By Jae-Ha Kim, Tribune Media Services
Celebrity Travel by Jae-Ha Kim
9:30 AM EDT, September 30, 2013
Melissa Francis has an unusual background for a news anchor. As a child, she was a regular on "Little House on the Prairie," portraying Michael Landon's adopted daughter. Later, as a student at Harvard University, she was captain of the university's polo team. The host of the FOX Business Network's "Money with Melissa Francis" has also written a soon-to-be-released memoir, "Diary of a Stage Mother's Daughter" (Weinstein Books, $26).
"Travel is one of my favorite things," says Francis, 39. "I always say to my husband that that's what extra money is for. When people say that you get nothing tangible from traveling, I have to disagree. I've seen the world and made lots of memories. I'm one of those silly people who make photo books after every trip. I go through them all the time and relive the trips."
Q. What place reminds you of home?
A. I'm a hardcore New Yorker and the only city that compares to it for sheer energy and tempo is London.
Q. How has your career affected the way you view the world?
A. It has exposed me to a lot of places that I may have never gotten to before. I moved around a lot and lived in a million different places since college, thanks to my job as a reporter. I would love to take the family to all the beautiful cities I've seen along the way.
Q. What are some of your favorite weekend destinations?
A. I love going to Portland, Me., which I think is just charming. Old Port is the best-kept secret on the East Coast. It's so picturesque. I love spending time in Connecticut. Both my husband and I went to Harvard, and we really love going to Cambridge, especially in the fall. It's so much fun to go to a football game as the weather is going through a crisp change. I spent most of my time growing up in Southern California, so the weather changes on the East Coast are really something for me. I love it when you can stand outside and throw on a sweater when you catch a chill.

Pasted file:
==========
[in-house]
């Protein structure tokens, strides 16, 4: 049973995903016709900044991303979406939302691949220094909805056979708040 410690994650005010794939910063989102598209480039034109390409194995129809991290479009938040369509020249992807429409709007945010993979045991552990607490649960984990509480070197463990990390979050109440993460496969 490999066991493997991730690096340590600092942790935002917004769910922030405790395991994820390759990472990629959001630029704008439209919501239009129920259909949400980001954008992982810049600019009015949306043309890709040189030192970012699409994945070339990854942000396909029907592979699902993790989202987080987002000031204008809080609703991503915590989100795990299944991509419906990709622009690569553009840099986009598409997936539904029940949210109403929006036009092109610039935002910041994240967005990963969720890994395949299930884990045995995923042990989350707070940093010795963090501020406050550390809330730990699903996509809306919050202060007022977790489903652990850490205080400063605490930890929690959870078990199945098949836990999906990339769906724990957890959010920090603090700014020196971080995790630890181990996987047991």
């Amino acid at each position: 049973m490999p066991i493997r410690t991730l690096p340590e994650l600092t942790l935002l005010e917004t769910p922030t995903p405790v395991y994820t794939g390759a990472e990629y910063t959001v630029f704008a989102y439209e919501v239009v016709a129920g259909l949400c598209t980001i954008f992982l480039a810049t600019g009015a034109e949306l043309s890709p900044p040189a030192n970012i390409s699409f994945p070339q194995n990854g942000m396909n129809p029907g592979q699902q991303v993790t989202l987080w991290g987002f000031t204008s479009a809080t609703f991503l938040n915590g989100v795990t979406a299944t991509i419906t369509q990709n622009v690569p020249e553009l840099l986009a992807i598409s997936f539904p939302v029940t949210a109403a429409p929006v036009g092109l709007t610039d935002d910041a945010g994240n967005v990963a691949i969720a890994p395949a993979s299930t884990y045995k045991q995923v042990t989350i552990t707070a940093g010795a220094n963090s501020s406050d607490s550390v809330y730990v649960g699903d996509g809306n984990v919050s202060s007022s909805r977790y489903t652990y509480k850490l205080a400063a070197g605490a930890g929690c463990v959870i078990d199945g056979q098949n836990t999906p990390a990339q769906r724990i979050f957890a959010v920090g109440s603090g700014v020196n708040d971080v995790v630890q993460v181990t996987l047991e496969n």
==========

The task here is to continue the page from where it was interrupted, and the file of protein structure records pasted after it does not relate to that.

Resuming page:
Q. Did you travel a lot when you were a child?
A. Not at all, which is why I think I love traveling so much as an adult. One of the reasons we stayed home is because we always wanted to be sure that I was available for an audition so that I could work. We did some road trips by car that were nice. I was riding horses and competing so we traveled a little around California for that. I think one of the reasons that I left for Harvard was that after growing up on the West Coast, I fell in love with the colonial look when I went to visit the campus. It just seemed so early American to me and showed me that there's a whole world out there that I hadn't been exposed to. That really got me interested in wanting to travel more.
Q. What's your idea of a perfect vacation?
A. Going someplace that I've never been to before. My husband is more hardcore about that than I am. We've gone back to the Big Island of Hawaii and Bermuda, but he rarely wants to go to the same place twice. I'd love to go back to Greece. That was one of my favorite trips.
Q. Do you prefer domestic or foreign travel?
A. Honestly, I love both, but if I had to pick one, I'd say I have a slight preference for foreign travel at the moment. I just spent some time in Vienna when I covered OPEC. It was one of the most beautiful and romantic cities I've ever been to. It's so Old World. My husband and I took a romantic trip to Prague once. It's a vibrant city that has fantastic nightlife and amazing restaurants. It was a wonderful blend of modern and classic Old World.